There are no two ways about it: in business, cash in king. For a business to be successful, it needs to be profitable — most of the time, at least. But I don’t need to tell you that. Those in the business world are keenly aware of this fact and dedicate huge amounts of time, energy and resources to making sure their company is turning a profit.
However, not every profit-making aspect of a business is always utilised. Even in the digital age, websites are often highly underappreciated when it comes to building a profit. 50% of small businesses don’t even have a website and many of those that do don’t pay proper attention to it.
This is a problem. An improperly managed website can bleed profits. But how does this happen and, more importantly, how can your business avoid it?
No SSL Certification
The online world is turbulent at best. Just when you thought you’d got to grips with it, something else comes along to spoil the peace. SSL certification is that current party pooper.
SSL certification is a security protocol that turns your humble HTTP web address into an HTTPS fortress. The extra ‘S’ just means that your domain is more secure, signifying that data being transferred between users and your website is encrypted, making it harder for third-party hackers to intercept.
Prevalent on websites that require bank details and personal information, if you aren’t familiar with the jargon, you will be familiar with the little padlock icon that appears in your web address bar from time to time. This is the symbol for a SSL certified website, letting users know they are secure.
While SSL certification used to be very much optional, Google — and other companies — have started to clamp down on those still operating on simple HTTP websites. In a bid to keep the internet more secure, they’ve started making HTTPS web addresses essentially mandatory. If you don’t follow the rules, visitors attempting to access your website will receive a big alert message telling them that your business site is not properly secured.
The result is an undoubted spike in people quickly navigating away from your website. This loss of traffic will create a direct loss of revenue, all because your website doesn’t have the right security protocol installed. Get your SSL certification sorted now and you’ll stem the profit bleed instantly.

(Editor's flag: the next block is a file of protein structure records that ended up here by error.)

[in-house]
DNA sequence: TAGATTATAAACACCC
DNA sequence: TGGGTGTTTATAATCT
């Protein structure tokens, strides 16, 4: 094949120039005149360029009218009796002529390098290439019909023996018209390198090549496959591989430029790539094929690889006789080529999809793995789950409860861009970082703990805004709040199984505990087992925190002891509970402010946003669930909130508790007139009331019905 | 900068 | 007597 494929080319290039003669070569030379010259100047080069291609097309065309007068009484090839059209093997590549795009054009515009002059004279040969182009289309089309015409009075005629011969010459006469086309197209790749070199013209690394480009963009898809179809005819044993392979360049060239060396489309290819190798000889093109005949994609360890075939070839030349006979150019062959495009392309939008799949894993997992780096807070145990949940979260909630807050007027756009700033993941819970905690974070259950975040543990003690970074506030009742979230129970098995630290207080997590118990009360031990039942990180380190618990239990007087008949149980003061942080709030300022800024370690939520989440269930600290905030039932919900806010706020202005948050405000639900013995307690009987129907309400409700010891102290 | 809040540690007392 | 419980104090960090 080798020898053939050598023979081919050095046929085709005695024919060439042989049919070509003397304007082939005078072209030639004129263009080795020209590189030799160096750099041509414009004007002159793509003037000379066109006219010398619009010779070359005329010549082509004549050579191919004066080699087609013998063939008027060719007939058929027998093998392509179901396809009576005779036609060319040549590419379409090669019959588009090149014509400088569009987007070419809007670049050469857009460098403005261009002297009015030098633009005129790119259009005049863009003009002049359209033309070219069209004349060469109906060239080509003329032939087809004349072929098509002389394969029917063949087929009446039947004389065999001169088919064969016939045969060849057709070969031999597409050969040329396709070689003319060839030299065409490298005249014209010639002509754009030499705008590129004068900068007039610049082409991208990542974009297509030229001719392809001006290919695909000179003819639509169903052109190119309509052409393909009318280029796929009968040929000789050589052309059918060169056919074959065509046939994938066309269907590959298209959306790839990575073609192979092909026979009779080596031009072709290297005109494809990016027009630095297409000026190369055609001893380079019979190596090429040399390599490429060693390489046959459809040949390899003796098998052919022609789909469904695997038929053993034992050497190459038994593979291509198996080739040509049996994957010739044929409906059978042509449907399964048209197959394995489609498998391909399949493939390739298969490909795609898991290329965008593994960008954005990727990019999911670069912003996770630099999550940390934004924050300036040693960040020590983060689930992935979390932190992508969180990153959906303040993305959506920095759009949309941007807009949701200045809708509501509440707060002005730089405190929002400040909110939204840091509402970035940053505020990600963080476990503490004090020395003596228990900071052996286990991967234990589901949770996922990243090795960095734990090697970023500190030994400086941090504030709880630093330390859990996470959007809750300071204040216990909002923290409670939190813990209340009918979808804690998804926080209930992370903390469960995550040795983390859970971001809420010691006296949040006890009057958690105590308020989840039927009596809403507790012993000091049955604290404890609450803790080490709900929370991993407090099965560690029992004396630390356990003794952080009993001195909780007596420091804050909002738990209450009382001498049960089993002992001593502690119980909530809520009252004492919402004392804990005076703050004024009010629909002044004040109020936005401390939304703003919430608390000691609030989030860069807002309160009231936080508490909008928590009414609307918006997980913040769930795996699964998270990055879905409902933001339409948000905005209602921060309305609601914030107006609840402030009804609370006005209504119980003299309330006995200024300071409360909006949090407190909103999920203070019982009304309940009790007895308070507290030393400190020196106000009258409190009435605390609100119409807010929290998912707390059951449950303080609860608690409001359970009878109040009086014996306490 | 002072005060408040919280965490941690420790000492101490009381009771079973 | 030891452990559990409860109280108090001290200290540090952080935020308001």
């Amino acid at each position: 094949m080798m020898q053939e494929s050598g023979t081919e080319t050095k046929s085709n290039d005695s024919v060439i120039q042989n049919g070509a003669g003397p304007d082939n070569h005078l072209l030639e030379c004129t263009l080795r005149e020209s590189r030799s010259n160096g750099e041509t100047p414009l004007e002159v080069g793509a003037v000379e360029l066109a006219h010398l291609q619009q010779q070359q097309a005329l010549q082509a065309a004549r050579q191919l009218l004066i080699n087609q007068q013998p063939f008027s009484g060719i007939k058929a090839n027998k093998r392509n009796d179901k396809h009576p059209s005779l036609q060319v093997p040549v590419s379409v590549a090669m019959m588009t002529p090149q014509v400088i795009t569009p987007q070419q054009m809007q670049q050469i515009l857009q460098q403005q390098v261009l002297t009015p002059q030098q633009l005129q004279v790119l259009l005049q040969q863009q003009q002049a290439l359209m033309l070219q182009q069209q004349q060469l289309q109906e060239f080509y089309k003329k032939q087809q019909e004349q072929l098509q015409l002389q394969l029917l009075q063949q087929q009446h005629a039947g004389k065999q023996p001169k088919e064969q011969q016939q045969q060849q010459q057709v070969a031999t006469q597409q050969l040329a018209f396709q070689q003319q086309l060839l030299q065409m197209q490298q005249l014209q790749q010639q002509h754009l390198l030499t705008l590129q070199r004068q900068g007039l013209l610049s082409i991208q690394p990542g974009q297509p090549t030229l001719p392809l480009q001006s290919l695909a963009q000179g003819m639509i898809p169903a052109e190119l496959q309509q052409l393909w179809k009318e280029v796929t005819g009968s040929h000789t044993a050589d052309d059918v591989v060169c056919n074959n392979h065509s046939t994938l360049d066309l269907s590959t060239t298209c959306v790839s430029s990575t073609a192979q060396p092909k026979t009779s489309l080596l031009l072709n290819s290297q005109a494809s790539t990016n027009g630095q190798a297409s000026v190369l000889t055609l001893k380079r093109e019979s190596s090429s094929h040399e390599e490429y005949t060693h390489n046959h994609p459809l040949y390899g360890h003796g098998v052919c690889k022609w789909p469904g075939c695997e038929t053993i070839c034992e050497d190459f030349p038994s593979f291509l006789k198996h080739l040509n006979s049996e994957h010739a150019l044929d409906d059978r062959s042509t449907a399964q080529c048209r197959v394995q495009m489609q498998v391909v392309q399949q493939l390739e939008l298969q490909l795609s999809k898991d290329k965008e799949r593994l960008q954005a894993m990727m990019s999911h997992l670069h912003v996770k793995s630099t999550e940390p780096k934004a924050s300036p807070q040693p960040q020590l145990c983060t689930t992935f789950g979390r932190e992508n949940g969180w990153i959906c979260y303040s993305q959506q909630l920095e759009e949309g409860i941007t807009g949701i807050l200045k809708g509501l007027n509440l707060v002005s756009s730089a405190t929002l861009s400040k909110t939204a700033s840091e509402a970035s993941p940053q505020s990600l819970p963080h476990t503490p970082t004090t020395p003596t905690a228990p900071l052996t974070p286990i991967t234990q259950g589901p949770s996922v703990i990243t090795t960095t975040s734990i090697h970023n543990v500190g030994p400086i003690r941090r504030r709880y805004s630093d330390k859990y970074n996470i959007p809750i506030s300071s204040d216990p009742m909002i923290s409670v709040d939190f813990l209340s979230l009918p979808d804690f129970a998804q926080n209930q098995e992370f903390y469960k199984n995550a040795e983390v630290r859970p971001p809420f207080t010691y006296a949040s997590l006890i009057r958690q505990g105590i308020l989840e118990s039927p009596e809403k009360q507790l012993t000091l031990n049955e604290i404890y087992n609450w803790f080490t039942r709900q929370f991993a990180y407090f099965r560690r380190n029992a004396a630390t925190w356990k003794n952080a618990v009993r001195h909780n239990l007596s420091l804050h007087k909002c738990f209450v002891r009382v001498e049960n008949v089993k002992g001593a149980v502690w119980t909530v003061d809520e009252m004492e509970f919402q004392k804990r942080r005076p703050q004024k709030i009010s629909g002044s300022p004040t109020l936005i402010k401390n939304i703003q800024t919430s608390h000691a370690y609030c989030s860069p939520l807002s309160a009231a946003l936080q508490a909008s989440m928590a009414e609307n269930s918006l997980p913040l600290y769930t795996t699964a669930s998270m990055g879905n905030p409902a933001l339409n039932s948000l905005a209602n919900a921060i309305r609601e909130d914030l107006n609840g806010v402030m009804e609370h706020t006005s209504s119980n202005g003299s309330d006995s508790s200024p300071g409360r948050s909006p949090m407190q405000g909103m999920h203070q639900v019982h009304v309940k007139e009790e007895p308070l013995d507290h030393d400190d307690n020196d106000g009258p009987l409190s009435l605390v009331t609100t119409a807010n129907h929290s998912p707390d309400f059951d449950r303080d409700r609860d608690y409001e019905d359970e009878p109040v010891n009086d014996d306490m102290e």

Poor Mobile Functionality
Mobile browsing now accounts for the majority of internet usage. As a result, most of your customers will be coming to your website through their smartphones.
While many businesses do have some form of mobile website, there is a temptation to do it only to the point of basic functionality. While there is often a high investment of resources on desktop design, mobile versions are all too easily palmed off as side projects that get no real attention. The usual mantra is: take what we have and make it fit on a phone screen.
This is a bad idea. With the majority of your consumers’ click-through coming via mobile, a basic, lazy design made purely to pair with touch screen browsing isn’t going to do you any favours. This type of website is not optimised for conversions or sales; it’s much closer to a placeholder.
The way users interact with a mobile website is different to how they interact with a desktop one — and this difference should be carefully considered. Investment in a mobile website that is not only functional, but offers a targeted conversion platform, is vital if you want to plug the holes currently allowing your website to bleed profit.
Improper Troubleshooting and Website Testing
Just because your website looks the business, doesn’t mean it does the job. Too many businesses will set up a website without thorough testing and troubleshooting. But, while the basic functionality may be there, if you don’t check, you never know what niggling faults are hidden behind the sleek design.
Common errors to occur are those right at the point of sale, such as functionality with payment. Tim Kitchen at Exposure Ninja recently explained how they found a fault in their system when it emerged nobody was using their PayPal payment option, even though the expectation was that it would see higher usage than debit and credit card payments. The reason? The functionality of the PayPal option was broken. However, the result was not just that people were using credit cards, but the company was also likely to have lost profitability during this time, as one of their major payment facilities was completely unusable.
This is an extreme example, but you’ll find businesses experience a number of issues, such as broken shopping carts — an inability to edit items or add them to baskets — errors in page formatting dependent on browser and computer models, slow loading speeds and more.
Before your business website goes live, ensure you’ve put it through comprehensive testing. If you don’t, you’ll find unnecessary losses in profit occur.
Chris Danks is the founder of website hosting service Cyber Host Pro.